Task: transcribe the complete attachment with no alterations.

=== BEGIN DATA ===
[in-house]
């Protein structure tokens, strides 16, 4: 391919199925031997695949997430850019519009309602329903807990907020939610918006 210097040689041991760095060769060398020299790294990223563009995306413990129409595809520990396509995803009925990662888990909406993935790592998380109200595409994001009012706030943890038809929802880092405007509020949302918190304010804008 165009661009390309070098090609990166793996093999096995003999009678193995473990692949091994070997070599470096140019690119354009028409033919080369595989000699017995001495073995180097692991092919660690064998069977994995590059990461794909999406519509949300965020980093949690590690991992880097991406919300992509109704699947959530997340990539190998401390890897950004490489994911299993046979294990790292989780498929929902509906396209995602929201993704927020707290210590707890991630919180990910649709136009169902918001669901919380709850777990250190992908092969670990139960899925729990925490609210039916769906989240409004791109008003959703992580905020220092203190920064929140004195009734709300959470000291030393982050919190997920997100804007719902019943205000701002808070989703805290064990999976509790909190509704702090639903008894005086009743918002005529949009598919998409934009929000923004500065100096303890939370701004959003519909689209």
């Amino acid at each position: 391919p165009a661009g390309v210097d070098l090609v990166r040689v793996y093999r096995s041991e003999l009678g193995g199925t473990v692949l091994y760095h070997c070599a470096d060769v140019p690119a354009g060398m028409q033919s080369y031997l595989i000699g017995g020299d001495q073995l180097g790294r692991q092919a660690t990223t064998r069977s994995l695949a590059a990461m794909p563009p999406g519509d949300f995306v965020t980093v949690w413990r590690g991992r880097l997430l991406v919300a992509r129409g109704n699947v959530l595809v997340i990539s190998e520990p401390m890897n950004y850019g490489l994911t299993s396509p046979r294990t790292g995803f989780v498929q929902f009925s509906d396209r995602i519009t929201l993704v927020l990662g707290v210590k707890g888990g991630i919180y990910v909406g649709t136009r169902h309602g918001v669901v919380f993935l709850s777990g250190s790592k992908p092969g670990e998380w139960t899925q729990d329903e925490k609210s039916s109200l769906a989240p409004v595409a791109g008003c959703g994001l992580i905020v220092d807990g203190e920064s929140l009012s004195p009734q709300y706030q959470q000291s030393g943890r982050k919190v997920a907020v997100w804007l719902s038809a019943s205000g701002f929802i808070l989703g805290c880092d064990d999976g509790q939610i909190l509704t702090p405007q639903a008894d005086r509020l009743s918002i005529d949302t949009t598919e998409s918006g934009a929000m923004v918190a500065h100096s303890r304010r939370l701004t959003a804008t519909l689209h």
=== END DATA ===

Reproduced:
[in-house]
């Protein structure tokens, strides 16, 4: 391919199925031997695949997430850019519009309602329903807990907020939610918006 210097040689041991760095060769060398020299790294990223563009995306413990129409595809520990396509995803009925990662888990909406993935790592998380109200595409994001009012706030943890038809929802880092405007509020949302918190304010804008 165009661009390309070098090609990166793996093999096995003999009678193995473990692949091994070997070599470096140019690119354009028409033919080369595989000699017995001495073995180097692991092919660690064998069977994995590059990461794909999406519509949300965020980093949690590690991992880097991406919300992509109704699947959530997340990539190998401390890897950004490489994911299993046979294990790292989780498929929902509906396209995602929201993704927020707290210590707890991630919180990910649709136009169902918001669901919380709850777990250190992908092969670990139960899925729990925490609210039916769906989240409004791109008003959703992580905020220092203190920064929140004195009734709300959470000291030393982050919190997920997100804007719902019943205000701002808070989703805290064990999976509790909190509704702090639903008894005086009743918002005529949009598919998409934009929000923004500065100096303890939370701004959003519909689209």
């Amino acid at each position: 391919p165009a661009g390309v210097d070098l090609v990166r040689v793996y093999r096995s041991e003999l009678g193995g199925t473990v692949l091994y760095h070997c070599a470096d060769v140019p690119a354009g060398m028409q033919s080369y031997l595989i000699g017995g020299d001495q073995l180097g790294r692991q092919a660690t990223t064998r069977s994995l695949a590059a990461m794909p563009p999406g519509d949300f995306v965020t980093v949690w413990r590690g991992r880097l997430l991406v919300a992509r129409g109704n699947v959530l595809v997340i990539s190998e520990p401390m890897n950004y850019g490489l994911t299993s396509p046979r294990t790292g995803f989780v498929q929902f009925s509906d396209r995602i519009t929201l993704v927020l990662g707290v210590k707890g888990g991630i919180y990910v909406g649709t136009r169902h309602g918001v669901v919380f993935l709850s777990g250190s790592k992908p092969g670990e998380w139960t899925q729990d329903e925490k609210s039916s109200l769906a989240p409004v595409a791109g008003c959703g994001l992580i905020v220092d807990g203190e920064s929140l009012s004195p009734q709300y706030q959470q000291s030393g943890r982050k919190v997920a907020v997100w804007l719902s038809a019943s205000g701002f929802i808070l989703g805290c880092d064990d999976g509790q939610i909190l509704t702090p405007q639903a008894d005086r509020l009743s918002i005529d949302t949009t598919e998409s918006g934009a929000m923004v918190a500065h100096s303890r304010r939370l701004t959003a804008t519909l689209h």